# Absolute value inequalities.

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• Feb 2nd 2011, 12:58 AM
jam2011
Absolute value inequalities.
please check my work if i done correctly. I'm little confused.
• Feb 2nd 2011, 01:31 AM
Prove It
Remember that $\displaystyle |X| = \sqrt{X^2}$, so I would rewrite this equation as

$\displaystyle \sqrt{(2x-6)^2} = \sqrt{(4-5x)^2}$

$\displaystyle (2x- 6)^2 = (4 - 5x)^2$.

Solve for $\displaystyle x$.
• Feb 2nd 2011, 03:28 AM
BAdhi
$|2x -6|=|4 -5x|$ is not $-(2x-6)=-(4-5x)$, it is $(2x-6)=\pm(4-5x)$
• Feb 2nd 2011, 04:15 AM
Archie Meade
Quote:

Originally Posted by jam2011
please check my work if i done correctly. I'm little confused.

$2x-6$ and $4-5x$ are both linear functions.

One has a positive slope and the other has a negative slope, so the lines intersect at a single point.

The modulus of these are V-shaped as we invert the part of the graph below the x-axis,
hence there are now two points of intersection if the original lines do not intersect on the x-axis.

Hence, we can look for the points of intersection of 4 lines, while eliminating points of intersection below the y-axis
(refer to the dashed lines on the attachment).

$2x-6=4-5x\Rightarrow\ 7x=10\Rightarrow\ x=\frac{10}{7}$

$2\left(\frac{10}{7}\right)-6<0$

Therefore the lines do not intersect above the x-axis
and are therefore not a solution of

$|2x-6|=|4-5x|$

although the value of x is a solution to the equation.

$2x-6=-(4-5x)\Rightarrow\ 2x-6=5x-4\Rightarrow\ -2=3x\Rightarrow\ x=-\frac{2}{3}$

$2\left(-\frac{2}{3}\right)-6<0$

so these lines also do not intersect above the x-axis.

$-(2x-6)=4-5x\Rightarrow\ 6-2x=4-5x\Rightarrow\ 3x=-2\Rightarrow\ x=-\frac{2}{3}$

$-\left[2\left(-\frac{2}{3}\right)-6\right]>0$

therefore these lines do intersect above the x-axis.

$-(2x-6)=-(4-5x)\Rightarrow\ 6-2x=5x-4\Rightarrow\ 7x=10\Rightarrow\ x=\frac{10}{7}$

$-\left[2\left(\frac{10}{7}\right)-6\right]>0$

therefore these lines also intersect above the x-axis.

Hence the solution is the union of

$-(2x-6)=(4-5x)$

and

$-(2x-6)=-(4-5x)$
• Feb 2nd 2011, 05:51 AM
jam2011
since Mr. prove it give (2x- 6)^2 = (4 - 5x)^2 then
(2x-6-4+5x)(2x-6+4-5x) by x^2-y^2 = (x+y)(x-y)
7x-10 = 0 -3x-2 = 0
x = 10/7 x = -2/3
Can we consider this a short cut method.?thank you a lot for your effort.God bless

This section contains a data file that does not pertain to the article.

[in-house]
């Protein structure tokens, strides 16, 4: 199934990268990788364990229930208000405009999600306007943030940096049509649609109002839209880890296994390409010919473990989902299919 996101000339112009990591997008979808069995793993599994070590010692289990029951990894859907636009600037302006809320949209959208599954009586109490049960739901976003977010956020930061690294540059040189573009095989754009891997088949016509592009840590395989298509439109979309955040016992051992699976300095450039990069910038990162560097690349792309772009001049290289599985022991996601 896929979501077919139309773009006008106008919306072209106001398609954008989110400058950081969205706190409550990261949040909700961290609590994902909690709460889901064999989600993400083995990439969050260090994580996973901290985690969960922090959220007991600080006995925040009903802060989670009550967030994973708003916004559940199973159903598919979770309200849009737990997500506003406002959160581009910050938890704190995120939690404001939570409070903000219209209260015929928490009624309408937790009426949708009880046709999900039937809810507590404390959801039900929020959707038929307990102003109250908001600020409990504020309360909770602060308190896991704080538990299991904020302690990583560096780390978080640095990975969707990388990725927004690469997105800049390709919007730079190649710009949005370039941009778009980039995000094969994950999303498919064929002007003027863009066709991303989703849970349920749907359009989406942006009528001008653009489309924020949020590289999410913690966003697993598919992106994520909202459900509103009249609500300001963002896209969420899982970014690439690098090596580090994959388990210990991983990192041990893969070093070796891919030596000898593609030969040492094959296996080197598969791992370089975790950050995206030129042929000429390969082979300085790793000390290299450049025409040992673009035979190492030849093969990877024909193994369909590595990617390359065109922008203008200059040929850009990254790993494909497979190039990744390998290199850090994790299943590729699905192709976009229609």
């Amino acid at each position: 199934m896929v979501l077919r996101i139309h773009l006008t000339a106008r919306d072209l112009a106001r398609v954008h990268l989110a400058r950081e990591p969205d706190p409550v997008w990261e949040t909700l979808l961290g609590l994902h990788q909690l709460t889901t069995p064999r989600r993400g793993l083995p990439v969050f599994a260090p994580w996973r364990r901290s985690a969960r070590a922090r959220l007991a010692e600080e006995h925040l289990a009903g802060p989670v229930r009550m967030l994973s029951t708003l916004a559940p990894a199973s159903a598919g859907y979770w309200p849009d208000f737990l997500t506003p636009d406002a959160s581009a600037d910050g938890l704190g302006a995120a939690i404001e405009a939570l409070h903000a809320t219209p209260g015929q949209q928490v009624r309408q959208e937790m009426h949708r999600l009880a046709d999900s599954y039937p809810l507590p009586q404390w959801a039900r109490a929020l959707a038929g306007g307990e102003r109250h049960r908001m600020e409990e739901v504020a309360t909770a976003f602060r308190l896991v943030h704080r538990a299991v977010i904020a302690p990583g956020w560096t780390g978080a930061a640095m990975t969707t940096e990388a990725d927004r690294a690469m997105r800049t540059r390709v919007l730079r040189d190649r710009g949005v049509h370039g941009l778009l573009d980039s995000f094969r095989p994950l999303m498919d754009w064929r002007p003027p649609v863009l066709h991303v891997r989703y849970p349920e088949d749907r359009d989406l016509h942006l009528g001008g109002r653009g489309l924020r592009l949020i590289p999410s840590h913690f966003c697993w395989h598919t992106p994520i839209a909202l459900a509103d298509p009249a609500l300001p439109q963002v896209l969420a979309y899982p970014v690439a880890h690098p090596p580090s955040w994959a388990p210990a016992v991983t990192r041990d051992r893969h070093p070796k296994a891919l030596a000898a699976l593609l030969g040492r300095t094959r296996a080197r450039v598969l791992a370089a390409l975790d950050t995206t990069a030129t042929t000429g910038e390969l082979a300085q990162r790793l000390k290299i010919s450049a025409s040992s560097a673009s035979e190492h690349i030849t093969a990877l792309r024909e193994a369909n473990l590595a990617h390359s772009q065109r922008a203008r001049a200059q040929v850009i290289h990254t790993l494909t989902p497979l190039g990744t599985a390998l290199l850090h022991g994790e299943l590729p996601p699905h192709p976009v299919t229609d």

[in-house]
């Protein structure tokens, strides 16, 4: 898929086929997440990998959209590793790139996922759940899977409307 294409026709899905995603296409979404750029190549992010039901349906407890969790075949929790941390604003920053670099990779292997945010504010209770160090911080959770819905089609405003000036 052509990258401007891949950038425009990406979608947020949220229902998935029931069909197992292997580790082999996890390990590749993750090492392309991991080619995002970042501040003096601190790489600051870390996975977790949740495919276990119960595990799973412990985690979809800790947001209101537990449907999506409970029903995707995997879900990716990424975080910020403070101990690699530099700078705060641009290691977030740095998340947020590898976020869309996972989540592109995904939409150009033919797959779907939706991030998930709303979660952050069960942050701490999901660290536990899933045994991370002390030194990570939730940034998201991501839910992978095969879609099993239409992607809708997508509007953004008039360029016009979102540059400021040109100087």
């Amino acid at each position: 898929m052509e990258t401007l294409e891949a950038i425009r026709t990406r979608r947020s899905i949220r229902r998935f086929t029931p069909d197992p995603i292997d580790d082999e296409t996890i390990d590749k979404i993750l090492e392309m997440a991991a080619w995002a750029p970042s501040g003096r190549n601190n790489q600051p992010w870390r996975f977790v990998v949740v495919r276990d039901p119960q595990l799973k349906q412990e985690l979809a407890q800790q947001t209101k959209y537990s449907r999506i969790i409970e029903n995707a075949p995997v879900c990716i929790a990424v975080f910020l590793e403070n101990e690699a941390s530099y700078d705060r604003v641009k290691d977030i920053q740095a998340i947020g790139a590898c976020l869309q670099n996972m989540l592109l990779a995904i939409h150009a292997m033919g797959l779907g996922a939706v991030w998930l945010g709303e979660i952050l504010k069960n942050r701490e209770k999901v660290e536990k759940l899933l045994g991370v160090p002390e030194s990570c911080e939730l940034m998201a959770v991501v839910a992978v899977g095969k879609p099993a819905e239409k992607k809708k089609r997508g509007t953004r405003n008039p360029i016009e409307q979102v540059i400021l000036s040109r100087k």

• Feb 2nd 2011, 06:32 AM
Archie Meade
Quote:

Originally Posted by jam2011
Since Mr. Prove It gives (2x- 6)^2 = (4 - 5x)^2

then (2x-6-4+5x)(2x-6+4-5x) by using x^2-y^2 = (x+y)(x-y)

7x-10 = 0 so x = 10/7

-3x-2 = 0 so x = -2/3

Can we consider this a short cut method? thank you a lot for your effort. God bless

That's a "cute" calculation you made!

$(2x-6)^2-(4-5x)^2=0\Rightarrow\ [(2x-6)+(4-5x)][(2x-6)-(4-5x)]=0$

Yes, it's a good shortcut and locates the values of x that are the solutions of the modulus function.

This is because the x co-ordinates of the points of intersection of the lines
are the same as the points of intersection of the parabolas.

The method I showed earlier will give the x and y co-ordinates if required,
however only the x co-ordinates are requested.
• Feb 2nd 2011, 11:37 AM
Archie Meade
Without reference to graphs, you can also try this way......

$|2x-6|=|5x-4|$

When x>3, both 2x-6 and 5x-4 are both positive
and when 5x<4, both 2x-6 and 5x-4 are both negative.

Case 1: both positive within modulus

$x\ge3,\;\;5x\ge4\Rightarrow\ x\ge3$

$(2x-6)=(5x-4),\;\;\;x\ge3$

$-2=3x\;\;?\;\;\;x\ge3$ ....No, since the minimum value of 3x is 9.

Case 2:

$2x-6\le0,\;\;5x-4\ge0\;\;\;\Rightarrow\ 5x\ge4,\;\;x\le3$

$-(2x-6)=5x-4,\;\;\;\frac{4}{5}\le x\le3$

$6-2x=5x-4\Rightarrow\ 10=7x\;\;?\;\;\;\frac{4}{5}\le x\le3$

$x=\frac{10}{7}$

Case 3: Both negative within modulus

$x\le\frac{4}{5}$

$-(2x-6)=-(5x-4)\Rightarrow\ 6-2x=4-5x\Rightarrow\ 3x=-2\;\;?\;\;\;x\le\frac{4}{5}$

$x=-\frac{2}{3}$
• Feb 2nd 2011, 05:34 PM
jam2011
wow thats great...thanks a lot for all of your information. i need to study more further. God bless you sir.